How Not To Take It Personally

How Not To Take It Personally

We’ve all been offended by someone. Whether the other person meant to be hurtful or not, there’s a way to not take it personally and rebound from it.

Studio 5 Relationship Coach Matt Townsend explains how to not be offended.

Remember…You Have the Power

The school kids sure had it right when they taunted each other during their squabbles with the famous phrase, “Sticks and stones may break my bones but names will never hurt me.” In reality this simple phrase contains such a powerful message about our freedom to choose how to interpret the words of others. We can choose to not be hurt by what others say to us. The greatest power we have has humans is the power to choose how we will respond to any given set of circumstances. Nothing is more debilitating than when we give up the power to determine how we feel by letting another person’s actions turn our world upside down. Simply remembering that you have the power to choose how you respond to the events of your life is the beginning of taking back your life. It puts your world and your feelings back in your hands.

It’s Not About You

One key to not taking things personally is to remember the rule that “What most people say is much more a reflection of them than it is of you.” When people complain, criticize or make comments that are offensive, they’re usually just manifesting the pain that they are experiencing. When we focus on ourselves, and take offense to what they say, their pain and hurt end up being transferred over to us only to cause even more pain to both of us. The key is to not let them transfer their pain over to us, but instead help alleviate some of their pain by effectively listening and understanding them. When this takes place, the offender has the catharsis that comes with being understood and the peace of feeling less hurt. In reality the old bible adages of “Comforting those in need of comfort” and “Turning the other cheek” is really the best advice we can use to improve relationships in conflict.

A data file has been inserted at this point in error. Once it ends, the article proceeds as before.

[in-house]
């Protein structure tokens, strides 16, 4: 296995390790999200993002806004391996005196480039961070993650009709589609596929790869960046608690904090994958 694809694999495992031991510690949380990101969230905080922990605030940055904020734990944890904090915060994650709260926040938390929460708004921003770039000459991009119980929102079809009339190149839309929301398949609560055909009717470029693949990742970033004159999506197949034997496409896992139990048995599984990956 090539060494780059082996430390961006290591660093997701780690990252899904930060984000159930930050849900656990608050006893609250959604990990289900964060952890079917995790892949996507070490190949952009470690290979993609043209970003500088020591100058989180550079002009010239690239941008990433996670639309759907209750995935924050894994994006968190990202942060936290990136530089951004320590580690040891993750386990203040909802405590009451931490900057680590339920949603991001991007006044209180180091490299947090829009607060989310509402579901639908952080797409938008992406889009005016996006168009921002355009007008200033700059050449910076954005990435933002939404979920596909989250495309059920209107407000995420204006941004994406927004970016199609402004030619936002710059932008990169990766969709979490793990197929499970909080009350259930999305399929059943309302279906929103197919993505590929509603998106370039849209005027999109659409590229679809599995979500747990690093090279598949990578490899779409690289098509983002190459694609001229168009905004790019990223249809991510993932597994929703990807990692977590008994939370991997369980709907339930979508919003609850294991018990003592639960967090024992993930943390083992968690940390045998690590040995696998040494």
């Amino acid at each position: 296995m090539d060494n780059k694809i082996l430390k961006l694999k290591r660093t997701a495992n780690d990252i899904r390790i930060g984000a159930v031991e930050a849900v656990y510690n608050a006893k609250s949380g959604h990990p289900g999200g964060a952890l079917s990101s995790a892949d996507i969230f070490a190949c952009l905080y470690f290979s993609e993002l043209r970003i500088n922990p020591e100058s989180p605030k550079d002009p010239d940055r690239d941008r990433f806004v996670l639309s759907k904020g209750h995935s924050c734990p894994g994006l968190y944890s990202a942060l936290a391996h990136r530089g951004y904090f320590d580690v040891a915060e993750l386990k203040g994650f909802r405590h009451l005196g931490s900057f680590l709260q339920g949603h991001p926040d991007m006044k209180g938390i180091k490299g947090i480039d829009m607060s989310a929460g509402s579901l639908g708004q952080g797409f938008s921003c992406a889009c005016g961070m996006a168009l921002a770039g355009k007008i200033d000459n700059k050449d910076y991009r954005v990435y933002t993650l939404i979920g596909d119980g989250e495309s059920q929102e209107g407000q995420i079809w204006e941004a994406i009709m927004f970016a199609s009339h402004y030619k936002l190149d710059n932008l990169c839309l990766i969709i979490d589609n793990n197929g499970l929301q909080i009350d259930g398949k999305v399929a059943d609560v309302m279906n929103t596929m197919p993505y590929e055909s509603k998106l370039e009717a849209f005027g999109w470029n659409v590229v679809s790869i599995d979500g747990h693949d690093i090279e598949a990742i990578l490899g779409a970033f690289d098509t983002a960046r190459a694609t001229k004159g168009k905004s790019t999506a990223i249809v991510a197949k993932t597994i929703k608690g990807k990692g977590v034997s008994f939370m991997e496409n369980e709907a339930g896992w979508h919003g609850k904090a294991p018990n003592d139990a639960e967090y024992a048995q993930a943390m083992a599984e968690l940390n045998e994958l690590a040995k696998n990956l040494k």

Embrace the Truth and Understand the Rest

Many times when we’re offended by others, there usually is some part of what is being said that is truthful. In effect, we end up being offended not by what the person said but by the fact that they’re talking about something we don’t like about ourselves, that we’re personally frustrated with and trying to fix. Their comments about our inadequacies shines a light on something we don’t want exposed. The most natural reaction to such embarrassment might be to feel angry and then direct that anger and embarrassment to the other person. Sadly, the minute we start chasing other people for pointing out our weakness, we end up using all of our energy in chasing, rather than in changing. This only makes us feel guilty. When you find yourself getting easily offended or taking things personally ask yourself this simple question, “What part of what they’re saying do I really need to work on?” That doesn’t mean we need to accept everything that is being thrown at us, just sift through it and find any truth. Then instead of feeling offended, sad and being a martyr use that same energy to improve yourself and change your life.

Find your Confidence in Your Character…Not Their Comments.

Usually when we are offended or threatened by what another person has said it’s because they’ve exposed a character flaw or weakness in us. Perhaps they found a crack in our armor. Exposing this character flaw can have a damaging effect because in our world we place far too much emphasis on what others think of us rather than on realizing our own value. This can lead to a lack of confidence which is magnified by the materialistic view of the world. We place so much emphasis on things we can see and touch, the tangibles of life that sometimes we forget about the intangibles, like a person’s character, offering forgiveness, feeling happy in the quiet moments of life. If our security and sense of self comes from what we have, the things we own or even our relationships, we may have a problem. In reality, our greatest sense of self-worth and confidence must come from our character, or the principles we chose to live our life by, not by the flippant or unthinking remark of another person.

Date Night with Matt Townsend

“Talking about Finances with your Partner”

Friday, April 29

7:00 pm to 9:00 pm

$35 per couple

Location: Noah’s in South Jordan

To register:

801-747-2121 or

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